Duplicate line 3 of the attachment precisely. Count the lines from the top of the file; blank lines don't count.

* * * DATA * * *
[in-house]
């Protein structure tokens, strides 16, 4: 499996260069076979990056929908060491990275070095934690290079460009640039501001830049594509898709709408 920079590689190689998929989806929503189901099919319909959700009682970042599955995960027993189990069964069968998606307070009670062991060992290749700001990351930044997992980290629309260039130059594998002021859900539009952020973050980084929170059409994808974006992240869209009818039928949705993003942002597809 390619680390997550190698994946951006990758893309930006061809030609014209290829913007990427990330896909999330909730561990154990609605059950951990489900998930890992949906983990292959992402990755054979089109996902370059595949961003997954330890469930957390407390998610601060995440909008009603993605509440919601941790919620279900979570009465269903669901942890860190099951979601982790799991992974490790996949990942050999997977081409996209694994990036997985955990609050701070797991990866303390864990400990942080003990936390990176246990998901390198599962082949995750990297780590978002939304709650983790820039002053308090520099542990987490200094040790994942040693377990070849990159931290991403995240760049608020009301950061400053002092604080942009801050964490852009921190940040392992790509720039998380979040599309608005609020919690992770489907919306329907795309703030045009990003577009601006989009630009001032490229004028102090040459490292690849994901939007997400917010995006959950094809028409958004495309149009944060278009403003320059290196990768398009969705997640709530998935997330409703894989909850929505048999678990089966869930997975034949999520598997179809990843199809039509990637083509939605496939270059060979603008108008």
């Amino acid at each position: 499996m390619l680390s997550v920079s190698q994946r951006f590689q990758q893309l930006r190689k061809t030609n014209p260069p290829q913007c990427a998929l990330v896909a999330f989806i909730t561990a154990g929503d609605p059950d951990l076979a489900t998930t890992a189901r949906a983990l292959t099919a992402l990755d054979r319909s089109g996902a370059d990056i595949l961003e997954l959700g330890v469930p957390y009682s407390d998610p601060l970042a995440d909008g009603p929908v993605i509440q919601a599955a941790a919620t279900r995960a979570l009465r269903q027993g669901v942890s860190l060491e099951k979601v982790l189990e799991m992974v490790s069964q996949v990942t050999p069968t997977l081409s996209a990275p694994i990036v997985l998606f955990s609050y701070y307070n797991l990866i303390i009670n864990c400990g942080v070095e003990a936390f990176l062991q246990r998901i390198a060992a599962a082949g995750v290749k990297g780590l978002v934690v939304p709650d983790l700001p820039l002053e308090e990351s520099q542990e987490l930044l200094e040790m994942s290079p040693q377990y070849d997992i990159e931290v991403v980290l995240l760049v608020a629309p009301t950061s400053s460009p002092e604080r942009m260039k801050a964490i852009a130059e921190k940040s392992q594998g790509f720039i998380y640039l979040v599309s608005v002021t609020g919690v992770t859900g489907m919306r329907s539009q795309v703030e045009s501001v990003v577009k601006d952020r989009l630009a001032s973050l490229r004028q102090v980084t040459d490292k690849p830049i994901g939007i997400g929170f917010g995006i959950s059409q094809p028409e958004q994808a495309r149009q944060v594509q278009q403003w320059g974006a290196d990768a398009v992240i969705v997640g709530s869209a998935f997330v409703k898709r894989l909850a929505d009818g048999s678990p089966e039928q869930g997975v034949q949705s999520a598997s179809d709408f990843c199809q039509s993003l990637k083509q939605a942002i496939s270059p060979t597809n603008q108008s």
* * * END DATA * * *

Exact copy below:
């Amino acid at each position: 499996m390619l680390s997550v920079s190698q994946r951006f590689q990758q893309l930006r190689k061809t030609n014209p260069p290829q913007c990427a998929l990330v896909a999330f989806i909730t561990a154990g929503d609605p059950d951990l076979a489900t998930t890992a189901r949906a983990l292959t099919a992402l990755d054979r319909s089109g996902a370059d990056i595949l961003e997954l959700g330890v469930p957390y009682s407390d998610p601060l970042a995440d909008g009603p929908v993605i509440q919601a599955a941790a919620t279900r995960a979570l009465r269903q027993g669901v942890s860190l060491e099951k979601v982790l189990e799991m992974v490790s069964q996949v990942t050999p069968t997977l081409s996209a990275p694994i990036v997985l998606f955990s609050y701070y307070n797991l990866i303390i009670n864990c400990g942080v070095e003990a936390f990176l062991q246990r998901i390198a060992a599962a082949g995750v290749k990297g780590l978002v934690v939304p709650d983790l700001p820039l002053e308090e990351s520099q542990e987490l930044l200094e040790m994942s290079p040693q377990y070849d997992i990159e931290v991403v980290l995240l760049v608020a629309p009301t950061s400053s460009p002092e604080r942009m260039k801050a964490i852009a130059e921190k940040s392992q594998g790509f720039i998380y640039l979040v599309s608005v002021t609020g919690v992770t859900g489907m919306r329907s539009q795309v703030e045009s501001v990003v577009k601006d952020r989009l630009a001032s973050l490229r004028q102090v980084t040459d490292k690849p830049i994901g939007i997400g929170f917010g995006i959950s059409q094809p028409e958004q994808a495309r149009q944060v594509q278009q403003w320059g974006a290196d990768a398009v992240i969705v997640g709530s869209a998935f997330v409703k898709r894989l909850a929505d009818g048999s678990p089966e039928q869930g997975v034949q949705s999520a598997s179809d709408f990843c199809q039509s993003l990637k083509q939605a942002i496939s270059p060979t597809n603008q108008s």